Today’s Bible Reading: Isaiah 62-64, Proverbs 30, Luke 24:36-44, Hebrews 13:1-8 Isaiah 62-64: Beautiful words, but what do they mean? We start by hearing of God’s care for his people. “For Zion’s sake,” “For Jerusalem’s sake” (62:1); God gives himself for the sake of his people. This atoning, substitutionary, redemptive focus goes throughout these chapters. We are told that his people will have a “new name” (62:2). “Delight,” “Married,” “A City Not Forsaken” (62:4, 12). And for this end we are to seek his kingdom with all that is in us, “Give him no rest until he establishes Jerusalem” (62:7). Seek first the kingdom of God. Or, as William Carey famously said, “Expect great things from God; attempt great things for God.” Somehow—and here in these pages it is not as clear as it will be in the New Testament—God’s wrath, and his salvation, are working together as an expression of his covenant love…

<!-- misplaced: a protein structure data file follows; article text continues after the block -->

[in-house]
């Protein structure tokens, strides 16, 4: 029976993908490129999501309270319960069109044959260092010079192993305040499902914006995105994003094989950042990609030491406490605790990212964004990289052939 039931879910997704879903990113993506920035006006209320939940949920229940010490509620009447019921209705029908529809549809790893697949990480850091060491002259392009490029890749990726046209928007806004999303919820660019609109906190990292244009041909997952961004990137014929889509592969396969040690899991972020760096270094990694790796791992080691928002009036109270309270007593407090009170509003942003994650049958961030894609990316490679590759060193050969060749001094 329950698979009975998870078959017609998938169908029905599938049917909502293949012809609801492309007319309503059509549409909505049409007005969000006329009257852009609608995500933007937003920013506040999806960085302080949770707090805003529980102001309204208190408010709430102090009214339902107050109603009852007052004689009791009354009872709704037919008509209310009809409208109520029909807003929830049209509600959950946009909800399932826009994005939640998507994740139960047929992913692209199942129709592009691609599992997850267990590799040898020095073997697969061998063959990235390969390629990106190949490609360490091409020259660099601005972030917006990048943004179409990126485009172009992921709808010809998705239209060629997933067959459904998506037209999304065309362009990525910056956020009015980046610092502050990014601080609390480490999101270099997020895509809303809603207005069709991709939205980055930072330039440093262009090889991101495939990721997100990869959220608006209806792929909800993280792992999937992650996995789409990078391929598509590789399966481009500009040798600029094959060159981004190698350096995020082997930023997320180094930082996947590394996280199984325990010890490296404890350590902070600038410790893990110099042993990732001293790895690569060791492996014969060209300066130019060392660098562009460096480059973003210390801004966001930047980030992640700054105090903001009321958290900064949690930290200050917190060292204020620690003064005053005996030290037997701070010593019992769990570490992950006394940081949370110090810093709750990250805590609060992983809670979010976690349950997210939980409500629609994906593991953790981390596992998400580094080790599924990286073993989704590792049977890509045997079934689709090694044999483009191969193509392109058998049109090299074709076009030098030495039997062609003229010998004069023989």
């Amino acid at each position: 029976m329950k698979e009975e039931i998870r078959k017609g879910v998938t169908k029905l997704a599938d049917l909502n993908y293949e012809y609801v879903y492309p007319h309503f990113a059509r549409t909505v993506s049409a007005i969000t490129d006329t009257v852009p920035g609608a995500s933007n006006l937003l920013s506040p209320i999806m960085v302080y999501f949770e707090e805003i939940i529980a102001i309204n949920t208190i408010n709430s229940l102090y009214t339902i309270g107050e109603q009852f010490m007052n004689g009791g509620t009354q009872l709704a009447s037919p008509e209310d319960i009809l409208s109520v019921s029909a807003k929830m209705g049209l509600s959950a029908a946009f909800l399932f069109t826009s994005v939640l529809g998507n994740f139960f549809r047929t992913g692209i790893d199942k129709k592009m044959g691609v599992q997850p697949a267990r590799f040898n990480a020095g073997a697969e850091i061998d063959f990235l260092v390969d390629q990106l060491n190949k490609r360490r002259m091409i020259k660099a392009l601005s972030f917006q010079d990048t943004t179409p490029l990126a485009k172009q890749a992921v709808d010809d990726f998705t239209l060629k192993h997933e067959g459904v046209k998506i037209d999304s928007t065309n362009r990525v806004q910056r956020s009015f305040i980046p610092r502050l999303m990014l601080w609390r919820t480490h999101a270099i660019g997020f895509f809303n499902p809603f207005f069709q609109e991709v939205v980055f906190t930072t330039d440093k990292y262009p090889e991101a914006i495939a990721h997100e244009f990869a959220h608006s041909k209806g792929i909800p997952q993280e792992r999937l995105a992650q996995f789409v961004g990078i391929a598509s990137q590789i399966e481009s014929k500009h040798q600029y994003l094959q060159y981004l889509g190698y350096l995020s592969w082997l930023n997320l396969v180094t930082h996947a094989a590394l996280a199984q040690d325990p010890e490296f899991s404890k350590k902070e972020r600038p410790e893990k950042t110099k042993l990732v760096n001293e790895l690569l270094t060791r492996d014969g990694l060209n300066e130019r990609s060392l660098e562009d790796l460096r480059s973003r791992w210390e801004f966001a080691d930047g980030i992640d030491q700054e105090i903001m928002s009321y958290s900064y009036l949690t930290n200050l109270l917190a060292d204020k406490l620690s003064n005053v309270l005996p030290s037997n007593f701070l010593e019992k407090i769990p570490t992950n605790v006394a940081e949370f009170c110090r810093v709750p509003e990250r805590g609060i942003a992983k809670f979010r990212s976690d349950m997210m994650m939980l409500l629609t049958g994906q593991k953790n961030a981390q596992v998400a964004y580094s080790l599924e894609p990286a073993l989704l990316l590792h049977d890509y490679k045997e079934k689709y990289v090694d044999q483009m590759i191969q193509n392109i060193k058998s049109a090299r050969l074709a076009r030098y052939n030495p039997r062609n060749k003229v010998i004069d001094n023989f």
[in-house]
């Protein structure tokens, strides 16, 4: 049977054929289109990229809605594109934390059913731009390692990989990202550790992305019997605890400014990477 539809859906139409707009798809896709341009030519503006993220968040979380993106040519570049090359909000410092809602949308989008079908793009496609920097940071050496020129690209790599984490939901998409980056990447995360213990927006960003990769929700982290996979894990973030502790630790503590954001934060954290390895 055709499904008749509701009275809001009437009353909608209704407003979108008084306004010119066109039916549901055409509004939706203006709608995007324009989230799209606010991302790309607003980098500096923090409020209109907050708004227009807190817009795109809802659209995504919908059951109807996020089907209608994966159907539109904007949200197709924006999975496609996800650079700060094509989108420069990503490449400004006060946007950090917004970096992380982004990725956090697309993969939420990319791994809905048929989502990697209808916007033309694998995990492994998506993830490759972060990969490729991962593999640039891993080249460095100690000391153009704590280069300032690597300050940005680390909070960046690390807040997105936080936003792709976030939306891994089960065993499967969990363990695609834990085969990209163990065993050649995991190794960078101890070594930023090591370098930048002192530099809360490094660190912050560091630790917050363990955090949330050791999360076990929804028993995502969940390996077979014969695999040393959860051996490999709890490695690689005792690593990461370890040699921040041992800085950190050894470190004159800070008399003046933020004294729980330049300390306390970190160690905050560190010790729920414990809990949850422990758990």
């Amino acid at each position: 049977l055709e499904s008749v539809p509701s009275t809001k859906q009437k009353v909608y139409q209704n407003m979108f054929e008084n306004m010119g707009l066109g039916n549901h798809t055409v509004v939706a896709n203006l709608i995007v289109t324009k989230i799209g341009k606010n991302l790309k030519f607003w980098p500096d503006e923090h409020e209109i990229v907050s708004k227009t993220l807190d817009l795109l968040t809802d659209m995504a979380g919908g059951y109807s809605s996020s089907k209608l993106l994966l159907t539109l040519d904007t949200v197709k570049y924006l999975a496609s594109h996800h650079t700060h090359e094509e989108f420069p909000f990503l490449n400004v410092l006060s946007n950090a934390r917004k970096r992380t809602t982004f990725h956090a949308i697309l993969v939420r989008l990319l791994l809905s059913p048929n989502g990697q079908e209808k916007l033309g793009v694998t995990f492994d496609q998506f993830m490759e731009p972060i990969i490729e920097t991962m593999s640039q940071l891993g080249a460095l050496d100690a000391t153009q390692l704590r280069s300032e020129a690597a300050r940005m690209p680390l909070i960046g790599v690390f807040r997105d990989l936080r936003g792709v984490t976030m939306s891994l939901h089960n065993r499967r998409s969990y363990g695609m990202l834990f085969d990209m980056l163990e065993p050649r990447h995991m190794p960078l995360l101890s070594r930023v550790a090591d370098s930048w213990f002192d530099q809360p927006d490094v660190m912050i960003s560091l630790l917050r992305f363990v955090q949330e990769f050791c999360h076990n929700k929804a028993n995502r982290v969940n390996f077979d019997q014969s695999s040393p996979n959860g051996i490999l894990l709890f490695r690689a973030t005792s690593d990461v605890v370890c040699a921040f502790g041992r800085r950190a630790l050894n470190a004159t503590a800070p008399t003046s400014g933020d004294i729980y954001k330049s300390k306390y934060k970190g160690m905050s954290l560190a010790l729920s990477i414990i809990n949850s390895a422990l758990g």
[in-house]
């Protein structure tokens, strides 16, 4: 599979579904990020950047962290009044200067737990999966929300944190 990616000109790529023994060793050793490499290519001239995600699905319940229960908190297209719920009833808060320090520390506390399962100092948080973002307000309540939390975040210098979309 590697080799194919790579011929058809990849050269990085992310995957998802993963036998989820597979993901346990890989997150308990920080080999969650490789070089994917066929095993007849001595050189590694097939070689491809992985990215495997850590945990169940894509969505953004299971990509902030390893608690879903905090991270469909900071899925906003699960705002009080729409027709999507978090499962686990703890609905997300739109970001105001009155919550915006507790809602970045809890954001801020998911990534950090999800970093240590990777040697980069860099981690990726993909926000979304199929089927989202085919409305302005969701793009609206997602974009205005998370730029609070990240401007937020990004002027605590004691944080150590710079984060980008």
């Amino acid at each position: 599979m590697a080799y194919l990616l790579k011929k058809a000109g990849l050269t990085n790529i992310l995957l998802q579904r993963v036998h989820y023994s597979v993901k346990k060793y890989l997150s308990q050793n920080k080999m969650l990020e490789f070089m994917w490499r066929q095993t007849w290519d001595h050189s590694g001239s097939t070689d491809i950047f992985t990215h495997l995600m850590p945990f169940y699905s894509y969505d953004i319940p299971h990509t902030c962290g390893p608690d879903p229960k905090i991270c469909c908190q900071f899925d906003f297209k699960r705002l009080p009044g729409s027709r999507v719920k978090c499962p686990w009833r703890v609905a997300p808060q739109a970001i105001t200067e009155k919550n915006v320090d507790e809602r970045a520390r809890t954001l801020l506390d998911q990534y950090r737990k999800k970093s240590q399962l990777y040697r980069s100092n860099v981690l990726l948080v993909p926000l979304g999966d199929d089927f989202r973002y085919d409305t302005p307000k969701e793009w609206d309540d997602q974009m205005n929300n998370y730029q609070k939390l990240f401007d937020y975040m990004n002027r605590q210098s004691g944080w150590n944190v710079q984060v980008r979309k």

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    3 Types of Fool

    By ruth

    This article was written by Tim Challies and previously posted on his website at challies.com on September 13, 2015. Be sure to visit the website for other articles, book reviews and more.  In his book Fool’s Talk: Recovering the Art of Christian Persuasion, Os Guinness portrays three types of fools in the Bible: The Fool Proper, The Fool Bearer, and The Fool Maker. I found it a fascinating discussion. There are three types of fool in the Bible, and Erasmus restored the way of the third fool to recover the power of subversive persuasion in order to make his point. His point is crucial to our discussion, for the way of the third fool carries the power of the cross and contains the secret of creative persuasion that our Christian advocacy needs today. The first type of fool in the Bible is the character that might be called the fool proper. … [T]here is one fool…

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    September 23: Centered upon God

    By Josh Moody